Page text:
Antibiotics can make Superbug MRSA Stronger, Study finds
Certain antibiotics can make the superbug, methicillin-resistant Staphylococcus aureus (MRSA), even stronger, a new study found.
MRSA is a major public health concern due to the fact that it has become very difficult to treat and according to a new study, treatment for MRSA skin infections might be getting even scarcer. For this study, researchers examined the effects of using first-line antibiotics - beta-lactam antibiotics (i.e. penicillin, amoxicillin and carbapenem) - on MRSA skin infections in rats.
The researchers found that this class of antibiotics appeared to make the skin condition worse.
"We now have evidence that the very factor that defines certain S. aureus as MRSA is a factor that can also make MRSA more pathogenic," study author Sabrina Muller of Cedars-Sinai Medical Center said reported in the press release. "However, this pathogenic factor is not unleashed unless MRSA is exposed to beta-lactam antibiotics. Therefore, a poor choice of antibiotic can make MRSA infection worse compared to no treatment."
The researchers first examined the structural makeup of MRSA and found that unlike normal S. aureus, MRSA can bypass the effects of beta-lactam antibiotics. These antibiotics kill regular S. aureus by inactivating the enzymes responsible for cell wall synthesis. In MRSA, however, an enzyme known as PBP2A does not become inactivated in the presence of beta-lactam antibiotics.
Instead, the superbug continues to build strong cell walls that are different from those seen in normal staph infections. These walls trigger the body's immune system, which leads to more inflammation that causes the infection to worsen.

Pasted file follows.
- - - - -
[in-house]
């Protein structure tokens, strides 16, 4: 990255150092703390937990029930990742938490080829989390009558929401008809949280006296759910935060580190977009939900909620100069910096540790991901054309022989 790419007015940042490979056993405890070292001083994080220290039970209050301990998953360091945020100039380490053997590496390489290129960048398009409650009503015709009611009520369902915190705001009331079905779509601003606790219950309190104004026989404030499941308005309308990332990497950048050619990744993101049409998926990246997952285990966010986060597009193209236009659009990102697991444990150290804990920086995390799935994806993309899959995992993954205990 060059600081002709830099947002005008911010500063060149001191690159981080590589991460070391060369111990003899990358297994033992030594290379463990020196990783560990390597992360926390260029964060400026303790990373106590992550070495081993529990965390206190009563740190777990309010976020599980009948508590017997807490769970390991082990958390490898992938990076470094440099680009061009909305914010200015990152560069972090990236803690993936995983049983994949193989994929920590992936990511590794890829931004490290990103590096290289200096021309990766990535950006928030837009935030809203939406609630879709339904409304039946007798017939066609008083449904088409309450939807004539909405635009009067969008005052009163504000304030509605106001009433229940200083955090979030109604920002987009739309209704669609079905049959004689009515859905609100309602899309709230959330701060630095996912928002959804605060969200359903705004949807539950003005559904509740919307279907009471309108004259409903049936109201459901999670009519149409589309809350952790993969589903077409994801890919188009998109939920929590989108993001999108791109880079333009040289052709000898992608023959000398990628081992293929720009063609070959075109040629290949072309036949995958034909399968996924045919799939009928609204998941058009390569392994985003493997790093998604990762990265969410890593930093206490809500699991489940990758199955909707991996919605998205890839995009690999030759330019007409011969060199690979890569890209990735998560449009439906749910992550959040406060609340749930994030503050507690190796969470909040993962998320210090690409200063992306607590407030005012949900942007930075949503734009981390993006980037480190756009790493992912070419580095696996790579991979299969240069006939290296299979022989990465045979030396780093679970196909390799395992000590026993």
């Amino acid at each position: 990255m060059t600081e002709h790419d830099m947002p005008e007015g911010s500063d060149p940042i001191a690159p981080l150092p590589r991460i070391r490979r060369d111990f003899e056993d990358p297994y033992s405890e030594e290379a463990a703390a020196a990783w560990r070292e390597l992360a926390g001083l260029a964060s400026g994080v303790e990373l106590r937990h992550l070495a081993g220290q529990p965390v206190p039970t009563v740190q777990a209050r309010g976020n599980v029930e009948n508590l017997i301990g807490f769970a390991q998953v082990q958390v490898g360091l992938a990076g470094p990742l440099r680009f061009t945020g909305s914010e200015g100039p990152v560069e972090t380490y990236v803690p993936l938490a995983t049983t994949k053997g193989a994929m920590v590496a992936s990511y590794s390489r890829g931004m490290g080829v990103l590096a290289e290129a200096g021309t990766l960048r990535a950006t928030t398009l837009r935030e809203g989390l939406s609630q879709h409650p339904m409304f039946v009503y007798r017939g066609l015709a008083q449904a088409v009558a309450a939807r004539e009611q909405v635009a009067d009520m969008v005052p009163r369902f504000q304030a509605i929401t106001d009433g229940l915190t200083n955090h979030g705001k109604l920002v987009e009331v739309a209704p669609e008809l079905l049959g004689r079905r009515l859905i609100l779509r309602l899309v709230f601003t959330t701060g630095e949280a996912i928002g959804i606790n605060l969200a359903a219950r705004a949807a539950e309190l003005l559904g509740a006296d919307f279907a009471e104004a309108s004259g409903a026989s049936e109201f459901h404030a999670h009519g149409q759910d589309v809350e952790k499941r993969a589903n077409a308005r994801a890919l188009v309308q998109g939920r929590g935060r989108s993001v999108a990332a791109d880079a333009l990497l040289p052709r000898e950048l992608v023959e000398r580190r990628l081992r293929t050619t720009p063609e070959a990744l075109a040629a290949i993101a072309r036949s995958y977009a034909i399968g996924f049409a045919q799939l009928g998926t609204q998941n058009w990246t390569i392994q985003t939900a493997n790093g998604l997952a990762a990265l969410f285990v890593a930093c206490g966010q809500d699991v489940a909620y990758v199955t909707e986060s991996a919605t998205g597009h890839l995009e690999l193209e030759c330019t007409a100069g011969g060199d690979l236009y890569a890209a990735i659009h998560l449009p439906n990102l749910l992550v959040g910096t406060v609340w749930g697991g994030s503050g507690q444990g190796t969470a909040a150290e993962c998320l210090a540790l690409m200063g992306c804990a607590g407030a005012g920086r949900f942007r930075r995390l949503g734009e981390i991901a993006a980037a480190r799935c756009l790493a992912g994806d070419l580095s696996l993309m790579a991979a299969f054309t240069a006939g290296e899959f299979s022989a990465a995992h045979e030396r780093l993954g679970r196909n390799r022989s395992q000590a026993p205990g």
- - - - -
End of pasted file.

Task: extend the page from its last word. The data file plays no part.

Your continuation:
"Our findings underscore the urgent need to improve awareness of MRSA and rapidly diagnose these infections to avoid prescribing antibiotics that could put patients' lives at risk," co-senior study author George Liu of Cedars-Sinai Medical Center said.
The researchers hope that their study's findings will help doctors make safer medical decisions when it comes to treating MRSA skin infections. However, since the study was conducted in rats, the researchers stated that they have to now collect human data in order to determine the effects of beta-lactam antibiotics on human cases.
Co-senior study author David Underhill of Cedars-Sinai Medical Center added, "The obvious next step is to verify whether this occurs in humans. If human data suggest that beta-lactam antibiotics given alone could make MRSA infection worse, then we may need to rethink whether beta lactams should be our first choice of empiric antibiotic before the source of the infection is known, especially in case of severe infections."
The study's findings were published in Cell Host & Microbe.